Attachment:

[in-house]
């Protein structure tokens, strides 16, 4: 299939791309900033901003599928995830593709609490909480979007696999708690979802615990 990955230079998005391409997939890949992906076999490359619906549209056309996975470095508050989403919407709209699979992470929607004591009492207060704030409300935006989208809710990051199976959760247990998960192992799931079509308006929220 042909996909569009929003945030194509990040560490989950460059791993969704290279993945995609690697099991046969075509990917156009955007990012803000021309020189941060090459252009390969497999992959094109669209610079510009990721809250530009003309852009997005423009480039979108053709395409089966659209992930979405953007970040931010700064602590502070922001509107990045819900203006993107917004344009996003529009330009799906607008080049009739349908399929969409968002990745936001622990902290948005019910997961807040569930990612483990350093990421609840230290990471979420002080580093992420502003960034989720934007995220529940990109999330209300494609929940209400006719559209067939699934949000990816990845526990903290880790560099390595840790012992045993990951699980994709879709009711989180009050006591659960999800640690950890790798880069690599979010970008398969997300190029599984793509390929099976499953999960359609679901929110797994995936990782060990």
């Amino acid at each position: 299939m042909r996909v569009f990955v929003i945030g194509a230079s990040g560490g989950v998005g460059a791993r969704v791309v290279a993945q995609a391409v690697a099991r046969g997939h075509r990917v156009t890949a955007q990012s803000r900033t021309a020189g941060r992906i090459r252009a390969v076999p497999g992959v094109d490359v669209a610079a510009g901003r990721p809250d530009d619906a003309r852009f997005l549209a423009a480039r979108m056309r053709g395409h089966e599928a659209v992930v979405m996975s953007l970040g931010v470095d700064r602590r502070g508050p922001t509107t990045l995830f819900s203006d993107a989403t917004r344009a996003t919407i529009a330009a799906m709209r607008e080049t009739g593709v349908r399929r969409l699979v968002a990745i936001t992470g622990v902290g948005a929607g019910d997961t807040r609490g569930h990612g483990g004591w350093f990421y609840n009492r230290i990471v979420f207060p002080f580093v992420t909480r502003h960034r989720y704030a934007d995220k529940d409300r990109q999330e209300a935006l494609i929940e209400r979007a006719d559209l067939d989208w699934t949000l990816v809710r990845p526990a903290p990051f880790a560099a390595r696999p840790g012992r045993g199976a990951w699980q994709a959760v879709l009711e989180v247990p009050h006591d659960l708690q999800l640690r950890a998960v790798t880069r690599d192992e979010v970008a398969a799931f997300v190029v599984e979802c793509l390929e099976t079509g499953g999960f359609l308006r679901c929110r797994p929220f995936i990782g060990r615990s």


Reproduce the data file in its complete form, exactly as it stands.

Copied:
[in-house]
């Protein structure tokens, strides 16, 4: 299939791309900033901003599928995830593709609490909480979007696999708690979802615990 990955230079998005391409997939890949992906076999490359619906549209056309996975470095508050989403919407709209699979992470929607004591009492207060704030409300935006989208809710990051199976959760247990998960192992799931079509308006929220 042909996909569009929003945030194509990040560490989950460059791993969704290279993945995609690697099991046969075509990917156009955007990012803000021309020189941060090459252009390969497999992959094109669209610079510009990721809250530009003309852009997005423009480039979108053709395409089966659209992930979405953007970040931010700064602590502070922001509107990045819900203006993107917004344009996003529009330009799906607008080049009739349908399929969409968002990745936001622990902290948005019910997961807040569930990612483990350093990421609840230290990471979420002080580093992420502003960034989720934007995220529940990109999330209300494609929940209400006719559209067939699934949000990816990845526990903290880790560099390595840790012992045993990951699980994709879709009711989180009050006591659960999800640690950890790798880069690599979010970008398969997300190029599984793509390929099976499953999960359609679901929110797994995936990782060990």
């Amino acid at each position: 299939m042909r996909v569009f990955v929003i945030g194509a230079s990040g560490g989950v998005g460059a791993r969704v791309v290279a993945q995609a391409v690697a099991r046969g997939h075509r990917v156009t890949a955007q990012s803000r900033t021309a020189g941060r992906i090459r252009a390969v076999p497999g992959v094109d490359v669209a610079a510009g901003r990721p809250d530009d619906a003309r852009f997005l549209a423009a480039r979108m056309r053709g395409h089966e599928a659209v992930v979405m996975s953007l970040g931010v470095d700064r602590r502070g508050p922001t509107t990045l995830f819900s203006d993107a989403t917004r344009a996003t919407i529009a330009a799906m709209r607008e080049t009739g593709v349908r399929r969409l699979v968002a990745i936001t992470g622990v902290g948005a929607g019910d997961t807040r609490g569930h990612g483990g004591w350093f990421y609840n009492r230290i990471v979420f207060p002080f580093v992420t909480r502003h960034r989720y704030a934007d995220k529940d409300r990109q999330e209300a935006l494609i929940e209400r979007a006719d559209l067939d989208w699934t949000l990816v809710r990845p526990a903290p990051f880790a560099a390595r696999p840790g012992r045993g199976a990951w699980q994709a959760v879709l009711e989180v247990p009050h006591d659960l708690q999800l640690r950890a998960v790798t880069r690599d192992e979010v970008a398969a799931f997300v190029v599984e979802c793509l390929e099976t079509g499953g999960f359609l308006r679901c929110r797994p929220f995936i990782g060990r615990s």